5. WhiteStar

    WhiteStar Member

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    With the utmost respect for your experimental explorations, I think you may be trying to achieve what is already being achieved with Torque Sleep without any driver intervention in both D and non-D vehicles.


    The alternative would be to just use AP and relax but then I know sometimes you need to take over and so I understand your curiosity but safety, stability & roadholding are way more important than gaining extra kilometres, so personally, I wouldn’t attempt it just like I won’t be drafting again for relatively small gains. In any case, once the planned SC’s are operational, there won’t be a need for any of this.


    From memory, my best figures are something like 165 Wh/km @ ~100 km/h but that wasn’t the average for a whole hour. Then there are so many other variables apart from speed: gradient & elevation, wind direction & velocity, total passenger & cargo weight, barometric pressure, external temperature, humidity :)?), HVAC settings, tire type & pressure, rolling resistance (as you say), road surface & quality, vehicle model & age, etc. all have an effect to varying degrees…but then I think you already know all of this, being an EE :)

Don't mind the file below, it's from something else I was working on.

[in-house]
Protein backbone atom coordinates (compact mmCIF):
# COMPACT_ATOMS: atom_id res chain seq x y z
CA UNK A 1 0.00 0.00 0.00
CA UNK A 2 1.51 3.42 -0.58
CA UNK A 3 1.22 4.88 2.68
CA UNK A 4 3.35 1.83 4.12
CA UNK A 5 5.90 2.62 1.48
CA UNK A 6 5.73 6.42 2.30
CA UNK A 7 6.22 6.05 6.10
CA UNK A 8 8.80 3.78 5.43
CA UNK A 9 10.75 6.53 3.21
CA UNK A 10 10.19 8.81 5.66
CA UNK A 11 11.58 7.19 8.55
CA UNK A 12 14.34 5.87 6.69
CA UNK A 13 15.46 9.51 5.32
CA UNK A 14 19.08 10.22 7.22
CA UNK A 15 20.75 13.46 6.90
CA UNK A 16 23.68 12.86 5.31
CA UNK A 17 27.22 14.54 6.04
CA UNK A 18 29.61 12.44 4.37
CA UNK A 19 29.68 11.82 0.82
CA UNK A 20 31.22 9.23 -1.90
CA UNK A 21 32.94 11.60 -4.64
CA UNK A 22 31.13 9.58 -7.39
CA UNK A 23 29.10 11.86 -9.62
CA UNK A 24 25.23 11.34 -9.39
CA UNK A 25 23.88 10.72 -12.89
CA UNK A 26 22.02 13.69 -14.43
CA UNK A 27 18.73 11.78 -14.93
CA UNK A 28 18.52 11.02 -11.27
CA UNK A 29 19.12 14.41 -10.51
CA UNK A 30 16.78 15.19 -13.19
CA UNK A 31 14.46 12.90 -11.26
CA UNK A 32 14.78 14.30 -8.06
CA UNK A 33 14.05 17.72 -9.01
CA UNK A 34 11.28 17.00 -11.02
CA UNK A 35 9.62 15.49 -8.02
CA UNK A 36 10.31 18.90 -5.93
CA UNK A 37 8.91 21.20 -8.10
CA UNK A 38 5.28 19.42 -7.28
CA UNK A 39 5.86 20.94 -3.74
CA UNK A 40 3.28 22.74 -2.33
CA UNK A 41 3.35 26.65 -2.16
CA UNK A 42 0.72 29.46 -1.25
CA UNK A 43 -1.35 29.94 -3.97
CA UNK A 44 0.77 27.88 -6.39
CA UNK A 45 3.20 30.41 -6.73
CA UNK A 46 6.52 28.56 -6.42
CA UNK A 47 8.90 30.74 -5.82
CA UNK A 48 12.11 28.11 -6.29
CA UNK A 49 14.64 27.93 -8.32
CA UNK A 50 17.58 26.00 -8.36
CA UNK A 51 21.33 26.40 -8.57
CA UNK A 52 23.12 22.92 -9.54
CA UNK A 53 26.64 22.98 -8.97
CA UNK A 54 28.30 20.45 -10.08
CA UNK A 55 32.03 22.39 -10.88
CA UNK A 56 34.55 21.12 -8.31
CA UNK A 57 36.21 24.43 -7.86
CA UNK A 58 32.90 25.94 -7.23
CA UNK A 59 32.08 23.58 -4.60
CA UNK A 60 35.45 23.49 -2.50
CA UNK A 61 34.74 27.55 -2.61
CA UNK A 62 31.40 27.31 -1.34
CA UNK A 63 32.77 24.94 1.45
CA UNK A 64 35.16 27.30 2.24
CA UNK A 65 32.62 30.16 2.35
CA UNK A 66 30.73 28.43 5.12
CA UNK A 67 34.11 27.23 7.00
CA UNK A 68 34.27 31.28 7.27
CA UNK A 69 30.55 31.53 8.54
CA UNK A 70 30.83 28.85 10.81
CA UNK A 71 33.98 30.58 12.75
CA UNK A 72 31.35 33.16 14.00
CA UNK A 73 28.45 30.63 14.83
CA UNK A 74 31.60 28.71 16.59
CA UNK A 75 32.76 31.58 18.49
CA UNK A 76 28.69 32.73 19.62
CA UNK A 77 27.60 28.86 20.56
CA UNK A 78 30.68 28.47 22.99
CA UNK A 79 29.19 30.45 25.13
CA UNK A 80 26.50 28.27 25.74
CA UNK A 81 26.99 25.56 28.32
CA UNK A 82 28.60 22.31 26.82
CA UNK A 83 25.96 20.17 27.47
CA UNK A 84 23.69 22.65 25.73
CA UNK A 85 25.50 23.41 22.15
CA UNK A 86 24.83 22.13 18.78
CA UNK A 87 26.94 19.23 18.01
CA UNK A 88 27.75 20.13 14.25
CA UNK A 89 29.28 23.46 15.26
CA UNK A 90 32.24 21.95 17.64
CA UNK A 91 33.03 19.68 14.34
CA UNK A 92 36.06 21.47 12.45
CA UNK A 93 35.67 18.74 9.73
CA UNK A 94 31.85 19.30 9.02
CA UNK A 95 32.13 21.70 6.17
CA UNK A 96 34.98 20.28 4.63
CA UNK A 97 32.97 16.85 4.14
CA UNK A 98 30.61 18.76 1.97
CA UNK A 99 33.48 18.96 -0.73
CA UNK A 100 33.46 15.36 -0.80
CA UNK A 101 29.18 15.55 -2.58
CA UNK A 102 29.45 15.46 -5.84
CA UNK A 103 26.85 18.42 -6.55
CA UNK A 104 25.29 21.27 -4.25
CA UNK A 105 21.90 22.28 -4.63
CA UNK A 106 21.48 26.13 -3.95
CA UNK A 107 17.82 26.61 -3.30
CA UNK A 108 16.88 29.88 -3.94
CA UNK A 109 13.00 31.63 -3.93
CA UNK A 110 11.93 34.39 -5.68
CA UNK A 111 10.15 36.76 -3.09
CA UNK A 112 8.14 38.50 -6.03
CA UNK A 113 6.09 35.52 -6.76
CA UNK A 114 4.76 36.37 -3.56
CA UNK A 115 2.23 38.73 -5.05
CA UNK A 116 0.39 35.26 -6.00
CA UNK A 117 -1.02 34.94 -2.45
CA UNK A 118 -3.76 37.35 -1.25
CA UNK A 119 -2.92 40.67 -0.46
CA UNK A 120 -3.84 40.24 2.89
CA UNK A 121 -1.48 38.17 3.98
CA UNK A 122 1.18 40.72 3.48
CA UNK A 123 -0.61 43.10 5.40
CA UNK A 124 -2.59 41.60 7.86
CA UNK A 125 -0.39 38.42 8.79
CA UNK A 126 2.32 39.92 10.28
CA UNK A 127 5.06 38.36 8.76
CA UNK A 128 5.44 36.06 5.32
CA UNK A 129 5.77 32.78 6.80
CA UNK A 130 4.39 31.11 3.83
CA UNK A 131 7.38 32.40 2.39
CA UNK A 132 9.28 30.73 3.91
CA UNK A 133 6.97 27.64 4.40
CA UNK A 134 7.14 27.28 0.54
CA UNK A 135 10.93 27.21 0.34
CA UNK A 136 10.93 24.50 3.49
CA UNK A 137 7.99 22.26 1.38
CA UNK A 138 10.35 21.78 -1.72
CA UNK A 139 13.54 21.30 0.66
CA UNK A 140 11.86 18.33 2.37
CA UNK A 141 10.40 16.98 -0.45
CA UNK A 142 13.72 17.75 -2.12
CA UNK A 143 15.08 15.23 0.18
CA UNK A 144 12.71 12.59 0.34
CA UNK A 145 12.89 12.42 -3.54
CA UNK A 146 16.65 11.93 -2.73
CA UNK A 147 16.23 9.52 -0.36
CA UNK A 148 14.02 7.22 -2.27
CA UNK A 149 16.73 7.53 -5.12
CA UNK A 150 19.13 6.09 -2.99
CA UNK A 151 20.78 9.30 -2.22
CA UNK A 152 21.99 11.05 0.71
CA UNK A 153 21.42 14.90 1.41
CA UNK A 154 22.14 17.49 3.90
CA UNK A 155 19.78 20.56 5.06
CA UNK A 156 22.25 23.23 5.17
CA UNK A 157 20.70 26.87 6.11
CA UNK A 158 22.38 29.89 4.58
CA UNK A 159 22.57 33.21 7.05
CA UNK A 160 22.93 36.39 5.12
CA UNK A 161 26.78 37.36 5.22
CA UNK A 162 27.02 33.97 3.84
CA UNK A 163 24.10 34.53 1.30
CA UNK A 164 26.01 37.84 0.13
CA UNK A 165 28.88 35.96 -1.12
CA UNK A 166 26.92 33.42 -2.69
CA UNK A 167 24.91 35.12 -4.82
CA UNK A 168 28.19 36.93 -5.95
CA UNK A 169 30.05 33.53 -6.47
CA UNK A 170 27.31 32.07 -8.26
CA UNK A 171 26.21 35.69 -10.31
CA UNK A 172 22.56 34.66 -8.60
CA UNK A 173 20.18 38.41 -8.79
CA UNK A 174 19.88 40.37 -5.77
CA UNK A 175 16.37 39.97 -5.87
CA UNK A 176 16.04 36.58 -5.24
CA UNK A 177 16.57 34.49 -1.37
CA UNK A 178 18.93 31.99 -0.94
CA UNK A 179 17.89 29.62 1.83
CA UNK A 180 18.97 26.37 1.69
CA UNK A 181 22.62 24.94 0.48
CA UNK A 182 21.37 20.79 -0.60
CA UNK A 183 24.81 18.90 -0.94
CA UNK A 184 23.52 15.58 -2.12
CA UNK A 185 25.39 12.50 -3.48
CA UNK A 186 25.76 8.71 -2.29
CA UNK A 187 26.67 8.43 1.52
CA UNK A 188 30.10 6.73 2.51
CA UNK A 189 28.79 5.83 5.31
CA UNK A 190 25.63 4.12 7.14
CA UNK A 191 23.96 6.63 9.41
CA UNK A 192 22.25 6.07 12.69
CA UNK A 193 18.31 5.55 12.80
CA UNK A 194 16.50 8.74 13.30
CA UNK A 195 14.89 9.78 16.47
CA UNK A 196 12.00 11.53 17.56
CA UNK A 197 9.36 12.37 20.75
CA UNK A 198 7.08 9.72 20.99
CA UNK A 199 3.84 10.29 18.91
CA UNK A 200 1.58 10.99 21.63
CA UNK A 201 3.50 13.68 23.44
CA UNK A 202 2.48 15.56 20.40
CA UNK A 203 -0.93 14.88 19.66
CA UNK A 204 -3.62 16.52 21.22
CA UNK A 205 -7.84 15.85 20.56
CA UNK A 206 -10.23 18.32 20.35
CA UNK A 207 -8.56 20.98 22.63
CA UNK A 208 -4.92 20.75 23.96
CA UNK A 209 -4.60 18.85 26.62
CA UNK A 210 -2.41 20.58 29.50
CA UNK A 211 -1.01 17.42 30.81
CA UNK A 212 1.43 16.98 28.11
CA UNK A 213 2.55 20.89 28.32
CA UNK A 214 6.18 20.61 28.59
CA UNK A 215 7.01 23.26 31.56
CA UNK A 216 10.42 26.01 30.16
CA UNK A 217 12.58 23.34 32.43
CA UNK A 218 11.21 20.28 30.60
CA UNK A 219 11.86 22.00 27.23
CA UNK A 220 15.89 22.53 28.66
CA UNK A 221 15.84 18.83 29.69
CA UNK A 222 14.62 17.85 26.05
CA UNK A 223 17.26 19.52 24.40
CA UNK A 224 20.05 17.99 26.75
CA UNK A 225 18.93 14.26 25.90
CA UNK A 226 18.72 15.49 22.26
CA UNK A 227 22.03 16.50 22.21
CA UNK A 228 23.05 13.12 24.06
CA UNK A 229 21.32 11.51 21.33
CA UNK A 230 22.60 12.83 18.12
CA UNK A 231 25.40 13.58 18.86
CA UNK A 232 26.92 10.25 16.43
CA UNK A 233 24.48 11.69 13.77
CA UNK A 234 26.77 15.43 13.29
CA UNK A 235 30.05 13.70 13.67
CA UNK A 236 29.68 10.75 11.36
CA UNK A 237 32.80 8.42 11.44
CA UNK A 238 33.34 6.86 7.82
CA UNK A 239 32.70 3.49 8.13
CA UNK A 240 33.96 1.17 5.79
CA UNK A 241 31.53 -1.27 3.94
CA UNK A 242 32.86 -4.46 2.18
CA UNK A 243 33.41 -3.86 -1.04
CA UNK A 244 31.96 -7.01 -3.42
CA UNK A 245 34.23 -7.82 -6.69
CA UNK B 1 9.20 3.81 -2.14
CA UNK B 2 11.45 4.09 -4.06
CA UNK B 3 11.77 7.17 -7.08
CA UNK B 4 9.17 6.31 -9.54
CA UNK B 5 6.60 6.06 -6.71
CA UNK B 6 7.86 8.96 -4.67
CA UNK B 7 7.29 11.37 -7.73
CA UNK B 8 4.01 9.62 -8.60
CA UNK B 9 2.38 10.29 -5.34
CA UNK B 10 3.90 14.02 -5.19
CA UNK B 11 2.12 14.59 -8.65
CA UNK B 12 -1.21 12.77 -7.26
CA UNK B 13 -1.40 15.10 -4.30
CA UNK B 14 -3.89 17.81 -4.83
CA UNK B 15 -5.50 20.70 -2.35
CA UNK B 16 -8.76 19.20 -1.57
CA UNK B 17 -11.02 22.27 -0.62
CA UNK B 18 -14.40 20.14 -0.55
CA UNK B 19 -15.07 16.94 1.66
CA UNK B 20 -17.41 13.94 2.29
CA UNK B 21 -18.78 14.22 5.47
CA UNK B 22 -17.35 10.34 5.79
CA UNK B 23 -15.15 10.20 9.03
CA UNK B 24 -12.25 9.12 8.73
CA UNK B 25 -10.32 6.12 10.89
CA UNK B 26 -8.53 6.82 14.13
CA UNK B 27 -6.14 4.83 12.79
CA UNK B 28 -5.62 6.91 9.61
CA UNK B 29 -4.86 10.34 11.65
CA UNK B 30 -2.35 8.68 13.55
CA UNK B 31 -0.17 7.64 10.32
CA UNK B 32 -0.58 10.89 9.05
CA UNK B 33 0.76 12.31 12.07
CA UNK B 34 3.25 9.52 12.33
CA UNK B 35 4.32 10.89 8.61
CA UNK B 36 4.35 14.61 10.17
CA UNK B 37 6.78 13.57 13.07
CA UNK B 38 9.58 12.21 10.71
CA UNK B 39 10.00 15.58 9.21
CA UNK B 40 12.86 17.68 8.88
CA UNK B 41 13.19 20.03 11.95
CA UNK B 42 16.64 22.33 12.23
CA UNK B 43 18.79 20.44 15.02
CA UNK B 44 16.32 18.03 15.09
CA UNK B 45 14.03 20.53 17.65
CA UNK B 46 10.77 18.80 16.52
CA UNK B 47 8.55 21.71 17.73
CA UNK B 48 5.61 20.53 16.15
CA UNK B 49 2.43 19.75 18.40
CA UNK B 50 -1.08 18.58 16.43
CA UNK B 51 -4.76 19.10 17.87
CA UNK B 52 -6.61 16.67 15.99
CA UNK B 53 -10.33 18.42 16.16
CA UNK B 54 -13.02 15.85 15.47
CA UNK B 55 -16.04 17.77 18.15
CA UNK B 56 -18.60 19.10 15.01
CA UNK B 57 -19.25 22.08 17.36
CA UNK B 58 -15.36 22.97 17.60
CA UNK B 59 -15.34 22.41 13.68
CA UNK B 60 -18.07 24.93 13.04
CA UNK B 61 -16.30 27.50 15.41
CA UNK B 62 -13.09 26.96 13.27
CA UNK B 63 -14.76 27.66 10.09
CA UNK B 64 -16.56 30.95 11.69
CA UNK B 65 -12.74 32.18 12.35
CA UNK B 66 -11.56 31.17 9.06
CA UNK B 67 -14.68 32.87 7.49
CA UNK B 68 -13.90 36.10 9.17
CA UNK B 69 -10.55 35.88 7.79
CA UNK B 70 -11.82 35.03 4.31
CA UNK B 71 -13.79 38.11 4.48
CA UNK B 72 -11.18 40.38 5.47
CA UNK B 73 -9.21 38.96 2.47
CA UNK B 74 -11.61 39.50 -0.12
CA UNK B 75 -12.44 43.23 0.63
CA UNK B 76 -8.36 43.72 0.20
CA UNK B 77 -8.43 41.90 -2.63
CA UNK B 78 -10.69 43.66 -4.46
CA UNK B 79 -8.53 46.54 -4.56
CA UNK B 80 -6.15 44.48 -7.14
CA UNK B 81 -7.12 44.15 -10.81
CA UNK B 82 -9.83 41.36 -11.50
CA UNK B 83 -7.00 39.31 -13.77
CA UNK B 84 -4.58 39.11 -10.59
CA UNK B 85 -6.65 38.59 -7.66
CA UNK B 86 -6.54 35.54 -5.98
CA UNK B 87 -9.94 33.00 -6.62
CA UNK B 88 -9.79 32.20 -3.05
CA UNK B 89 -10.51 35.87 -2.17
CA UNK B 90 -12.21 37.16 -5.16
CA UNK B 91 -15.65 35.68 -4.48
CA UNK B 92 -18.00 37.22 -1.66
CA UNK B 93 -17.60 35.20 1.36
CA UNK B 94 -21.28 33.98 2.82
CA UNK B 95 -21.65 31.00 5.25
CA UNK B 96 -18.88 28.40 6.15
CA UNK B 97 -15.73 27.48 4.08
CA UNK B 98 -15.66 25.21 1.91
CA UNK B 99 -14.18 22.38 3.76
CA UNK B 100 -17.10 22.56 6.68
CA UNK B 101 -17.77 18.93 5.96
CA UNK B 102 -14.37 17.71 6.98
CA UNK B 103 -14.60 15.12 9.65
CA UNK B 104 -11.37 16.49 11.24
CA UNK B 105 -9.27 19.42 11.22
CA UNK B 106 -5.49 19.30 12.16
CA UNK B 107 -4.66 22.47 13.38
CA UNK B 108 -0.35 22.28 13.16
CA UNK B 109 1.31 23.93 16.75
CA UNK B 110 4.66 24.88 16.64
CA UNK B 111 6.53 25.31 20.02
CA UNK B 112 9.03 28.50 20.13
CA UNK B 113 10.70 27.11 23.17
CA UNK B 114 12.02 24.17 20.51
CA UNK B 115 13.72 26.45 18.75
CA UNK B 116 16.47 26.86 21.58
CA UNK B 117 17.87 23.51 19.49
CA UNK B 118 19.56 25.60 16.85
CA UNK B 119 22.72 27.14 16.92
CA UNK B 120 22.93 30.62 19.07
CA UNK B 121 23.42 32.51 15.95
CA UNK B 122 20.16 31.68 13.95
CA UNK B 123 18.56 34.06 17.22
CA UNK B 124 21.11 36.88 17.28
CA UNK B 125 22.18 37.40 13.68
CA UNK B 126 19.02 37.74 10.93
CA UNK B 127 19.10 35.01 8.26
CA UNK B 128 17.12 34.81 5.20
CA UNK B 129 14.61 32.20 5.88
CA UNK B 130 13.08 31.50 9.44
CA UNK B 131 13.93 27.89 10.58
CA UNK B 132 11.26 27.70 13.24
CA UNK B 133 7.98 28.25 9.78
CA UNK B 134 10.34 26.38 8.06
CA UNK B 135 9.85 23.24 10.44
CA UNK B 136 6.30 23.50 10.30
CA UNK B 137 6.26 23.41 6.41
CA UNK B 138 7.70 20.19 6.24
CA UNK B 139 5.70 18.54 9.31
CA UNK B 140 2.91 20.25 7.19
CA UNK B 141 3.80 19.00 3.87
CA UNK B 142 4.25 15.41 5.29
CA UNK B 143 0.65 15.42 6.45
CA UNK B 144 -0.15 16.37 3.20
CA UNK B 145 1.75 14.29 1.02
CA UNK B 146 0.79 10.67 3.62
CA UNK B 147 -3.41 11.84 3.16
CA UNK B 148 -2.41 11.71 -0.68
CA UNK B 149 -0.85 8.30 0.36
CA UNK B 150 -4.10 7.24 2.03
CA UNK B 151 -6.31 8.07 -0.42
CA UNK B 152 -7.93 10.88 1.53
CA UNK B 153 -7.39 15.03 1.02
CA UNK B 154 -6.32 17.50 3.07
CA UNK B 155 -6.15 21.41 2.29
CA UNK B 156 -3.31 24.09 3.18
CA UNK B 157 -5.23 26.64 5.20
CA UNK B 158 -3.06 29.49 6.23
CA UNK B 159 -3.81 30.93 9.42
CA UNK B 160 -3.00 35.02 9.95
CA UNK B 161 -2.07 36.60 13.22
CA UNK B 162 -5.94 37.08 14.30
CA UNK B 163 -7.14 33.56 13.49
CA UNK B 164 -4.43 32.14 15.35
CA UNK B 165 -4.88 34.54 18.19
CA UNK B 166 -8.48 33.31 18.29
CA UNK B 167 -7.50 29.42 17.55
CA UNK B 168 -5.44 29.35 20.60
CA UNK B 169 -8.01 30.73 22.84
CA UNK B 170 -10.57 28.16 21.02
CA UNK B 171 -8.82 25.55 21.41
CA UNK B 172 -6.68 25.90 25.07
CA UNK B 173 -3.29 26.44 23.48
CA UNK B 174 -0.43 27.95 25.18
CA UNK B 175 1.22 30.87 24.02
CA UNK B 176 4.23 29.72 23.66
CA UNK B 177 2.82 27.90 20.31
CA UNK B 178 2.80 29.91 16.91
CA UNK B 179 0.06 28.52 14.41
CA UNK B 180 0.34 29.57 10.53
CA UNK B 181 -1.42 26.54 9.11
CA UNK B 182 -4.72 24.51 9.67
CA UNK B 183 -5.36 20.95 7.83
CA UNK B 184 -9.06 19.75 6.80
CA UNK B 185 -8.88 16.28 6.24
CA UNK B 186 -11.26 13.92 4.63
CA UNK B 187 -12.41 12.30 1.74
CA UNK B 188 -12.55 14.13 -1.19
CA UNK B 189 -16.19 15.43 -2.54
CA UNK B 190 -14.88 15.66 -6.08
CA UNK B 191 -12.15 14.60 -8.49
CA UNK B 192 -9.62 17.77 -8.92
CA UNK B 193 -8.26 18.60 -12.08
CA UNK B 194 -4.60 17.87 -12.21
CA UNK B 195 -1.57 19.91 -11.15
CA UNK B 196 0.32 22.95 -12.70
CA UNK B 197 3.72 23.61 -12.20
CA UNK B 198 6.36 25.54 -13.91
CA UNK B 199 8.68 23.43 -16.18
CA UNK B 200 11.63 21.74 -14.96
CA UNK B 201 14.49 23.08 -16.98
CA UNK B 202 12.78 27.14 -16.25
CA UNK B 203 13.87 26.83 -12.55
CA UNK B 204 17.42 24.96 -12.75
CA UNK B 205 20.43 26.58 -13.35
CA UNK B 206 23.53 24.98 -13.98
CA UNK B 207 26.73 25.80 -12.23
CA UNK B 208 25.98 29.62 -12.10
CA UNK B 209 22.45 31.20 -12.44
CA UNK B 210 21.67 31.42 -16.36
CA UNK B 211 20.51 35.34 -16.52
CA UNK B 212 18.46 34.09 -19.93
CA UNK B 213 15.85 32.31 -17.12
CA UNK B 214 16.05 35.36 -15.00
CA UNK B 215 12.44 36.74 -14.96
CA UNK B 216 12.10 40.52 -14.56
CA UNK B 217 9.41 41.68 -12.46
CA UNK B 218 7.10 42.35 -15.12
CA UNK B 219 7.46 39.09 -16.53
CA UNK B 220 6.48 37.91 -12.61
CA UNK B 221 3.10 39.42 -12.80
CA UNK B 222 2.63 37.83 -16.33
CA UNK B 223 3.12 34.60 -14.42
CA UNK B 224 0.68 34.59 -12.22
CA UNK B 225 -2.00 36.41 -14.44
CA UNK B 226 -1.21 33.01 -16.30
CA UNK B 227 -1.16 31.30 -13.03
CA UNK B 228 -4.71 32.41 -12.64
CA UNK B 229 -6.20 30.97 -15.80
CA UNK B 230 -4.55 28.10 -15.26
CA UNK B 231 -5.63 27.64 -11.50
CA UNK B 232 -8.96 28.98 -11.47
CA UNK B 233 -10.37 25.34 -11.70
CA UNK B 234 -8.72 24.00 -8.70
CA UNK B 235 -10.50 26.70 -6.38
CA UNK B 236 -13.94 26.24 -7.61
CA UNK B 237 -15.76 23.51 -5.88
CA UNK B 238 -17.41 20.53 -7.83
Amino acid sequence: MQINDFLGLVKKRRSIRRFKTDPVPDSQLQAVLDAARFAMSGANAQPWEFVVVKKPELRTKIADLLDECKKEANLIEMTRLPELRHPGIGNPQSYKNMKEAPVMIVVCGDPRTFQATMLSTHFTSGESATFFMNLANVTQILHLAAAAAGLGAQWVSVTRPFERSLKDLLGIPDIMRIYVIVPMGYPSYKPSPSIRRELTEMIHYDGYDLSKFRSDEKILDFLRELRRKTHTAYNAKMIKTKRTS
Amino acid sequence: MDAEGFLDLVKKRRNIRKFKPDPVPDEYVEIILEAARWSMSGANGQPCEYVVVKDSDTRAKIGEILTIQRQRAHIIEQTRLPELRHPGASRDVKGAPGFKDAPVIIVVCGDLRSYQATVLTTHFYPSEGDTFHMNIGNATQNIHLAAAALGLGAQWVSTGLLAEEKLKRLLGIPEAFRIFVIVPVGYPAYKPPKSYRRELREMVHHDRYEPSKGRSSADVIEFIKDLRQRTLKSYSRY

6. PJF000

    PJF000 TOCA Member

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    Really, who cares. I have a V8 and churn through the juice but it serves a purpose. I have a hybrid which saves fuel around town (not on the open roads) and the fuel saving won't justify the original purchase price, but the wife wanted it. I have a Tesla which costs literally nothing in fuel (I use SC's) but even if I had to pay I would have still bought the vehicle due to other factors. If range anxiety is a problem, then plan your trips allowing for stops that will obviously take longer than filling a tank of petrol. If that doesn't suit then an EV (currently) is probably not a mode of transport you should consider.
    As to coasting in neutral - why bother? I can't see any advantage or reason or need imho.
     
  7. paulp

    paulp Member

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    Just enjoy the drive and fill up with solar, then consumption is irrelevant.
     
  8. garyjac

    garyjac Member